SAN MATEO, Calif. Xilinx Inc. has upgraded its top-selling FPGA line by packing in more I/O pins and logic resources, a move that will give designers one more reason to quit using ASICs, the company said.
The Spartan 2e family now includes devices with 514-pin and 410-pin packages, representing a 60 percent leap in I/O over earlier family members. These devices will come with 400,000 and 600,000 system gates, respectively.
Furnished with eight I/O banks, the Spartan 2e devices can handle single-ended and differential pair connections used for 19 distinct I/O standards, including those for chip-to-chip, backplane and memory interfaces. The devices can tolerate voltages from 1.5 to 3.3 volts, according to the company.
Sandeep Vij, vice president of marketing at Xilinx (San Jose, Calif.), said designers are relying on FPGAs to act as a hub to connect different I/O standards and therefore have a pressing need for devices with more pins and I/O capabilities.
"Without a doubt we're seeing a big push from customers that want a lot more pins," he said.
As a result, more FPGA customers are taking a hard look at I/O capability versus price something ASIC makers are already accustomed to, Vij said. By increasing the Spartan family's pin count along with density, Xilinx thinks it can meet the needs of 65 percent of chip designers who now use ASICs.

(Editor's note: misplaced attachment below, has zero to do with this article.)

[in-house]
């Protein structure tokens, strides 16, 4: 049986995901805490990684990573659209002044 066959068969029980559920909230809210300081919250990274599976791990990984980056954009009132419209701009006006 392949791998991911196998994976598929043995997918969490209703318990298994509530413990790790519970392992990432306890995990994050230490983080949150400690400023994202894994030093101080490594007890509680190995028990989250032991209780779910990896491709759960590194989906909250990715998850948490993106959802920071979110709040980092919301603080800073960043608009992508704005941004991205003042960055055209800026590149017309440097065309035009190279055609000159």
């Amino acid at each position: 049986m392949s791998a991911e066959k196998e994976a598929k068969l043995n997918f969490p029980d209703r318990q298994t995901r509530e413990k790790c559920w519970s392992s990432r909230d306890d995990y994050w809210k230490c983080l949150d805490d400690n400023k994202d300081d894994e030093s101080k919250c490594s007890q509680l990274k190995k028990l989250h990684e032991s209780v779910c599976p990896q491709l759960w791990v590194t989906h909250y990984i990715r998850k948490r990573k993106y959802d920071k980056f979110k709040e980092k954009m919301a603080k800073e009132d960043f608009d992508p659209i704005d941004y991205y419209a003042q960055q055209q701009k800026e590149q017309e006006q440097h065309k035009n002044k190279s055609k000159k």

"Customers have the logic density they need, so the next parameter becomes I/O count," Vij said. "In the ASIC industry the game became dollar per pin. It was only a matter of time before that happened to FPGAs."
Based on orders of 250,000 units or more, the 410-pin Spartan 2e part will sell for $27 and the 514-pin device goes for $45. Xilinx plans to ship these devices in volume starting in January. Software development tools for the new products will be ready next month, Vij said.
Spartan FPGAs are used in a range of consumer applications, including digital video systems, plasma displays, global positioning systems and automotive telematics. Xilinx has sold 40 million Spartan devices since 1998 more than any other product in its lineup and derives 15 percent of its revenues from them, Vij said.